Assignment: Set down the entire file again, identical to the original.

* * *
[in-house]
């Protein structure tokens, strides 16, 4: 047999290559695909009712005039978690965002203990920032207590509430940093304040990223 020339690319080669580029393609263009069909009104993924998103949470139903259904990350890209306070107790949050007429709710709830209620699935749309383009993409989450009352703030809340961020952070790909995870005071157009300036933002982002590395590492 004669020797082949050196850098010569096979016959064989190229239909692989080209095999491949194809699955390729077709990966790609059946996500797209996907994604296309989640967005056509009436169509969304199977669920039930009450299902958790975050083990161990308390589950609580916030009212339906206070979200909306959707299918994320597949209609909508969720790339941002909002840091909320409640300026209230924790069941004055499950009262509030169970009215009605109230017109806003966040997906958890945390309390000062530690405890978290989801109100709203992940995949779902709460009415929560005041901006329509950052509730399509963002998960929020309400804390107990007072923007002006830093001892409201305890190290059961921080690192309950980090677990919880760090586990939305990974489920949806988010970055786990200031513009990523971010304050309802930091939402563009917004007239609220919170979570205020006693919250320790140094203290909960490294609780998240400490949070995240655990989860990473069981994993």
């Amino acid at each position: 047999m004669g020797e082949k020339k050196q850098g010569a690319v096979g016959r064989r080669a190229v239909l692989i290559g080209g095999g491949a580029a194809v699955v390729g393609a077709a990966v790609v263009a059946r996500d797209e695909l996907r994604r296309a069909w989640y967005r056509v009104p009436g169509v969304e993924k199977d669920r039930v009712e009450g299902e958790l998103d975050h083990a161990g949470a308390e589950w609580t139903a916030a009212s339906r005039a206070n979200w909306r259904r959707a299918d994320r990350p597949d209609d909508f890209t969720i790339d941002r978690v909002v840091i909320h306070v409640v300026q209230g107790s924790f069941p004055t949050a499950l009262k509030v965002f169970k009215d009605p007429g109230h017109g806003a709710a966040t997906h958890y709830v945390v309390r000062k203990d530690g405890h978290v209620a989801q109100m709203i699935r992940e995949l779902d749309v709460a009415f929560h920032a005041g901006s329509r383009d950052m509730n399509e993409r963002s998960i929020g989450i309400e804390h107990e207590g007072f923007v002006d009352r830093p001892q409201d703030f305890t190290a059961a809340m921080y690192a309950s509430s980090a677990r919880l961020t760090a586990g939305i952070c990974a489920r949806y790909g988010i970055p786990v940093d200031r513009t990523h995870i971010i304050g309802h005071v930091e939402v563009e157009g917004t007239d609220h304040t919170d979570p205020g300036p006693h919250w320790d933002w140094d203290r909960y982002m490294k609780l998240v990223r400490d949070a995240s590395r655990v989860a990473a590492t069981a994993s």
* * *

[in-house]
């Protein structure tokens, strides 16, 4: 047999290559695909009712005039978690965002203990920032207590509430940093304040990223 020339690319080669580029393609263009069909009104993924998103949470139903259904990350890209306070107790949050007429709710709830209620699935749309383009993409989450009352703030809340961020952070790909995870005071157009300036933002982002590395590492 004669020797082949050196850098010569096979016959064989190229239909692989080209095999491949194809699955390729077709990966790609059946996500797209996907994604296309989640967005056509009436169509969304199977669920039930009450299902958790975050083990161990308390589950609580916030009212339906206070979200909306959707299918994320597949209609909508969720790339941002909002840091909320409640300026209230924790069941004055499950009262509030169970009215009605109230017109806003966040997906958890945390309390000062530690405890978290989801109100709203992940995949779902709460009415929560005041901006329509950052509730399509963002998960929020309400804390107990007072923007002006830093001892409201305890190290059961921080690192309950980090677990919880760090586990939305990974489920949806988010970055786990200031513009990523971010304050309802930091939402563009917004007239609220919170979570205020006693919250320790140094203290909960490294609780998240400490949070995240655990989860990473069981994993």
């Amino acid at each position: 047999m004669g020797e082949k020339k050196q850098g010569a690319v096979g016959r064989r080669a190229v239909l692989i290559g080209g095999g491949a580029a194809v699955v390729g393609a077709a990966v790609v263009a059946r996500d797209e695909l996907r994604r296309a069909w989640y967005r056509v009104p009436g169509v969304e993924k199977d669920r039930v009712e009450g299902e958790l998103d975050h083990a161990g949470a308390e589950w609580t139903a916030a009212s339906r005039a206070n979200w909306r259904r959707a299918d994320r990350p597949d209609d909508f890209t969720i790339d941002r978690v909002v840091i909320h306070v409640v300026q209230g107790s924790f069941p004055t949050a499950l009262k509030v965002f169970k009215d009605p007429g109230h017109g806003a709710a966040t997906h958890y709830v945390v309390r000062k203990d530690g405890h978290v209620a989801q109100m709203i699935r992940e995949l779902d749309v709460a009415f929560h920032a005041g901006s329509r383009d950052m509730n399509e993409r963002s998960i929020g989450i309400e804390h107990e207590g007072f923007v002006d009352r830093p001892q409201d703030f305890t190290a059961a809340m921080y690192a309950s509430s980090a677990r919880l961020t760090a586990g939305i952070c990974a489920r949806y790909g988010i970055p786990v940093d200031r513009t990523h995870i971010i304050g309802h005071v930091e939402v563009e157009g917004t007239d609220h304040t919170d979570p205020g300036p006693h919250w320790d933002w140094d203290r909960y982002m490294k609780l998240v990223r400490d949070a995240s590395r655990v989860a990473a590492t069981a994993s």